“Oh wow, look! A castle!”
It wasn’t actually a castle. It was a huge industrial plant that we were driving past, but Ezra’s little toddler eyes saw something else.
“It sure is, bud!” I replied.
We passed a few more castles on our way to our destination – each met with just as much enthusiasm from my passenger in the backseat – and that little voice in my head came up. If you’re a parent, you know the voice I’m talking about. It’s the one that tells you all the things you’re doing wrong.
“You should have corrected him,” it said. “You shouldn’t let him think a factory is a castle. You should have told him it’s a place where people build things.”
I generally try to ignore that voice when it comes up. No good comes from it – usually – and anyway, most of the time, I think I’m a pretty laid back mama and I let things roll off my back.
For some reason, though, this particular little moment in time stuck with me throughout the day and that voice would not let up. That night, as I laid in bed, I thought about castles and factories, perceptions and realities. I thought about simplicity and complexity, childhood and adulthood.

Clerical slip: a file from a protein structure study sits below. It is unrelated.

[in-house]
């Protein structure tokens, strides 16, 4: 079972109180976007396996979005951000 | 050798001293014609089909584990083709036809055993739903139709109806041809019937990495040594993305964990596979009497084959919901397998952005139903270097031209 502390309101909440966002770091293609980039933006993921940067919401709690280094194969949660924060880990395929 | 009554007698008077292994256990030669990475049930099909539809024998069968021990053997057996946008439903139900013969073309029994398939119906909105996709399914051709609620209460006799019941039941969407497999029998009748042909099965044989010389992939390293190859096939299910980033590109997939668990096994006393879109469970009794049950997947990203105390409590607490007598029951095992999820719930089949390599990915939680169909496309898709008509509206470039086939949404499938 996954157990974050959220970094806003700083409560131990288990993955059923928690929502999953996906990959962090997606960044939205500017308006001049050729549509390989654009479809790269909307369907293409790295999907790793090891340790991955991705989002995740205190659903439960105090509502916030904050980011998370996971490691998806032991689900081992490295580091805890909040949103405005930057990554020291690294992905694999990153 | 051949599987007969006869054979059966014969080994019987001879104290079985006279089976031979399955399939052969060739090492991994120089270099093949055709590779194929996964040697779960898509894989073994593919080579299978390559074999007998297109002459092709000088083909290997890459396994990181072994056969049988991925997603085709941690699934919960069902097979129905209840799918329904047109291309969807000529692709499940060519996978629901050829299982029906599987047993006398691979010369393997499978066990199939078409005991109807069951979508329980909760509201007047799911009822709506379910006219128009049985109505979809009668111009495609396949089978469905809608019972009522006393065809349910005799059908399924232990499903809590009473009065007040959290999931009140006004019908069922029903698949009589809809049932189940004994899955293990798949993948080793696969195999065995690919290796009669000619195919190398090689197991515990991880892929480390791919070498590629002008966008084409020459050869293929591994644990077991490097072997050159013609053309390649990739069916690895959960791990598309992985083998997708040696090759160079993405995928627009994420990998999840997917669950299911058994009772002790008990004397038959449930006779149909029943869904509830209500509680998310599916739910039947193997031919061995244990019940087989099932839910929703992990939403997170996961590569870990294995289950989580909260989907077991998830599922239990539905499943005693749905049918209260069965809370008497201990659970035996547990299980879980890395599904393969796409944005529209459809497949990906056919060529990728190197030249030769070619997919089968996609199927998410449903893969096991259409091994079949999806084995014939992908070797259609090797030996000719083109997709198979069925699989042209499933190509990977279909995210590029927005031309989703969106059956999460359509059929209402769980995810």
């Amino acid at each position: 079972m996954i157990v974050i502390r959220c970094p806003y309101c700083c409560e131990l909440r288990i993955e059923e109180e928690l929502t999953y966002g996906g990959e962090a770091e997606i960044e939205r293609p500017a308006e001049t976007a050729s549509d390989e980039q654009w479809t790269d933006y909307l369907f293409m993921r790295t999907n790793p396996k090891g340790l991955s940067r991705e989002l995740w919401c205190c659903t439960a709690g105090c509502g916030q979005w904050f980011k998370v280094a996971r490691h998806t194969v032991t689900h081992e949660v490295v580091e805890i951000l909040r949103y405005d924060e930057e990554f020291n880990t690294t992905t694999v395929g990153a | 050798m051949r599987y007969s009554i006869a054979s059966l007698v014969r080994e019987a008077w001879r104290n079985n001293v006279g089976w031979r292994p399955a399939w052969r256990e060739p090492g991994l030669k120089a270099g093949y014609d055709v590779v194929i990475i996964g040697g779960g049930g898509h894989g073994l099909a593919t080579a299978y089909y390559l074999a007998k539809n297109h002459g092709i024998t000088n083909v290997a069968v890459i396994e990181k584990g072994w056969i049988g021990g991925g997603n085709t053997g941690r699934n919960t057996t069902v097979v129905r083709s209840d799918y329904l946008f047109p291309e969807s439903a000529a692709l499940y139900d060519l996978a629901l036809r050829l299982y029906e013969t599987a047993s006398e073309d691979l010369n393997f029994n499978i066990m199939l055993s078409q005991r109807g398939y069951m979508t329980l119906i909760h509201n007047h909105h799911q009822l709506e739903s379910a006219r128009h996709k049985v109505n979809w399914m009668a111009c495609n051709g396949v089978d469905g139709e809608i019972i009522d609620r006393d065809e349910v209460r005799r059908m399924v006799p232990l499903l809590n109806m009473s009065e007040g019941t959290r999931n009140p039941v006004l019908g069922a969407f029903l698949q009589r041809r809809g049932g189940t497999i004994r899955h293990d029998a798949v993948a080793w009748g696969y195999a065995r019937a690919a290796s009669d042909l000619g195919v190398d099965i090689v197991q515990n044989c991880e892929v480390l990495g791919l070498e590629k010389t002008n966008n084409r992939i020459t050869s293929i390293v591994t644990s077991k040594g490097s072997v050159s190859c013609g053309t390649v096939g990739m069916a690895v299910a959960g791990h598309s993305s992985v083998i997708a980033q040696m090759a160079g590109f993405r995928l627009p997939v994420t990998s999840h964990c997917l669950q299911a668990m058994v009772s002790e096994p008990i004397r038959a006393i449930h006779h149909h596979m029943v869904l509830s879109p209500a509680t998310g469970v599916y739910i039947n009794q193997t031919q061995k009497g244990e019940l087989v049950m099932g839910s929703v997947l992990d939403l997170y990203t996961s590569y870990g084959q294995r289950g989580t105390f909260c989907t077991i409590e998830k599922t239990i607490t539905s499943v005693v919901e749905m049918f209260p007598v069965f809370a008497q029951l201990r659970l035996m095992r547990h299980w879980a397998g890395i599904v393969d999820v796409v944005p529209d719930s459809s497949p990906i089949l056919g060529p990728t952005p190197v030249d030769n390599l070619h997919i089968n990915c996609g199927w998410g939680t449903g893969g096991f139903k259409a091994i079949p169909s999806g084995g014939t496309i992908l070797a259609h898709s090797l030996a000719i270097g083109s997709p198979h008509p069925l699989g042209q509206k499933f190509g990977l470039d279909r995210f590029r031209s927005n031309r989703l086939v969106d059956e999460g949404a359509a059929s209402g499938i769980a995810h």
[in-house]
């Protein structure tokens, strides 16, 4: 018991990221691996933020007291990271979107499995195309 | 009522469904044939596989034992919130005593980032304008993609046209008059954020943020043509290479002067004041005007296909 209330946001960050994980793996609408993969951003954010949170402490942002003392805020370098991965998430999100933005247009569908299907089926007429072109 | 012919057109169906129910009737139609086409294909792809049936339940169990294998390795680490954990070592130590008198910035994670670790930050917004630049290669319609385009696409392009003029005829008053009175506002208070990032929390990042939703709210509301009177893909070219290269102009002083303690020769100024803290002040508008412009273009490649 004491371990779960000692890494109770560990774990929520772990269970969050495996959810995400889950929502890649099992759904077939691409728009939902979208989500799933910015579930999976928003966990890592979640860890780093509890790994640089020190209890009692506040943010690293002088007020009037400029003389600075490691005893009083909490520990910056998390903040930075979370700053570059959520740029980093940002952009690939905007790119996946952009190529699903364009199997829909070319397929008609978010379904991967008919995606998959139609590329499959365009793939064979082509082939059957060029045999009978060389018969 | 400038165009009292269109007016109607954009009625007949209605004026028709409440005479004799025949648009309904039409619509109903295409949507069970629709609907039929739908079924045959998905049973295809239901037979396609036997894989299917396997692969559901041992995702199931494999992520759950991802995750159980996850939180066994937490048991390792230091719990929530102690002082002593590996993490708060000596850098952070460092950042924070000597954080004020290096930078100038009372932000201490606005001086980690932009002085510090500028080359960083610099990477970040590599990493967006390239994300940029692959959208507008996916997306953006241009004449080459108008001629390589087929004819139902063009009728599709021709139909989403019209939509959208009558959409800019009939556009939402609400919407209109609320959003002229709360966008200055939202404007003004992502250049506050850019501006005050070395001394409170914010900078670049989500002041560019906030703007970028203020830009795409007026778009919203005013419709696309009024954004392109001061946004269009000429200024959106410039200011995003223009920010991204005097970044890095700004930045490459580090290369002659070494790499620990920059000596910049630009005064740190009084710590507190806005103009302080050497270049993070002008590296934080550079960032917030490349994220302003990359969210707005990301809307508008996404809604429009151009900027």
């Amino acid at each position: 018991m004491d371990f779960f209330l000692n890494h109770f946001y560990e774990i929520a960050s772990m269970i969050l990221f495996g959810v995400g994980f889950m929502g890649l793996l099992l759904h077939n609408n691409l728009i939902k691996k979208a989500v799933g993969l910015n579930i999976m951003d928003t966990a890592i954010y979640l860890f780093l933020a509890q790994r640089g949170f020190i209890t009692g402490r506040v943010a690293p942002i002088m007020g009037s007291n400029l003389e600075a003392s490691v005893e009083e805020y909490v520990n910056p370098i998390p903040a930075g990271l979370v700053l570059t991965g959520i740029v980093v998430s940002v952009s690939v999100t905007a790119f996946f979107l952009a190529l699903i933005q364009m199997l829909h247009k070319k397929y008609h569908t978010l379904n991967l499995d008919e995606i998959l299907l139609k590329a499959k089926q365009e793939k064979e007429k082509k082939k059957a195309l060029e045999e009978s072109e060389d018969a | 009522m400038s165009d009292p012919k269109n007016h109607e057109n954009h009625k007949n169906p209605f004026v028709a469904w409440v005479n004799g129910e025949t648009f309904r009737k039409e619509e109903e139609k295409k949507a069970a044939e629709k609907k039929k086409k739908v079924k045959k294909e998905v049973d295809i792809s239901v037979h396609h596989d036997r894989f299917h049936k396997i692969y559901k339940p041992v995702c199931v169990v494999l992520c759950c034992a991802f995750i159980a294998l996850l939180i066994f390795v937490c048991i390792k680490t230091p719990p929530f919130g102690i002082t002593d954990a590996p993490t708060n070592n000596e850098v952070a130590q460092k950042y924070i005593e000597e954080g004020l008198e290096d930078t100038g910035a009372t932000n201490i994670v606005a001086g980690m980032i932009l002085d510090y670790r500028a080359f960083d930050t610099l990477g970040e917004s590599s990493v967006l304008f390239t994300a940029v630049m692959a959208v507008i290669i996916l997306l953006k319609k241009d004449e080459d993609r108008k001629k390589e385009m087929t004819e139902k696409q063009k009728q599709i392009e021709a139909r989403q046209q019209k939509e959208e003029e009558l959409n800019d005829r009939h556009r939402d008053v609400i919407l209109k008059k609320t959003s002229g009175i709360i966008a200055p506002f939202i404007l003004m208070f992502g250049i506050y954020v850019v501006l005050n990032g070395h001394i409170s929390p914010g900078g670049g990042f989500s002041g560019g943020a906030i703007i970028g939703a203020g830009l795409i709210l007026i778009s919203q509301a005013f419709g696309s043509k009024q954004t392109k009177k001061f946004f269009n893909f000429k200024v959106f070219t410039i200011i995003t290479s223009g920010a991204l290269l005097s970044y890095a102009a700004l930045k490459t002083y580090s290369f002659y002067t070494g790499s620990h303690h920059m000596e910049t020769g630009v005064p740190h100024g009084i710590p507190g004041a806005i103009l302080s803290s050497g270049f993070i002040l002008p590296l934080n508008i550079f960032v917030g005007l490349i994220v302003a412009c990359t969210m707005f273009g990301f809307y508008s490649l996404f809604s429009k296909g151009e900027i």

I do some of my best thinking at night, because usually it takes me a good long while to fall asleep.
And as I was pondering all of these things, I came to realize that, right now, it’s my job to protect and nurture the simplicity of childhood. There will be a time when we’ll drive down that road and my backseat passenger will be a little bigger, and he’ll know we’re driving through our city’s industrial quarter and there are no castles there.
The reality will be that the magic has gone, and he’s moved on to other things. And while growing up isn’t a bad thing – it’s my little boy’s job right now, after all – it is a thing that doesn’t have to happen quite so fast.
In the meantime, I want him to find the castles. And maybe even imagine there are knights fighting dragons within those walls. I love his exclamations when we drive past big rigs, construction sites and train tracks – things I’ve long since become used to seeing as I make my way around our city, things that have lost their magic to me.
So I’ll quiet that voice and save the should-haves for another time and, for now, keep it simple and keep it sweet.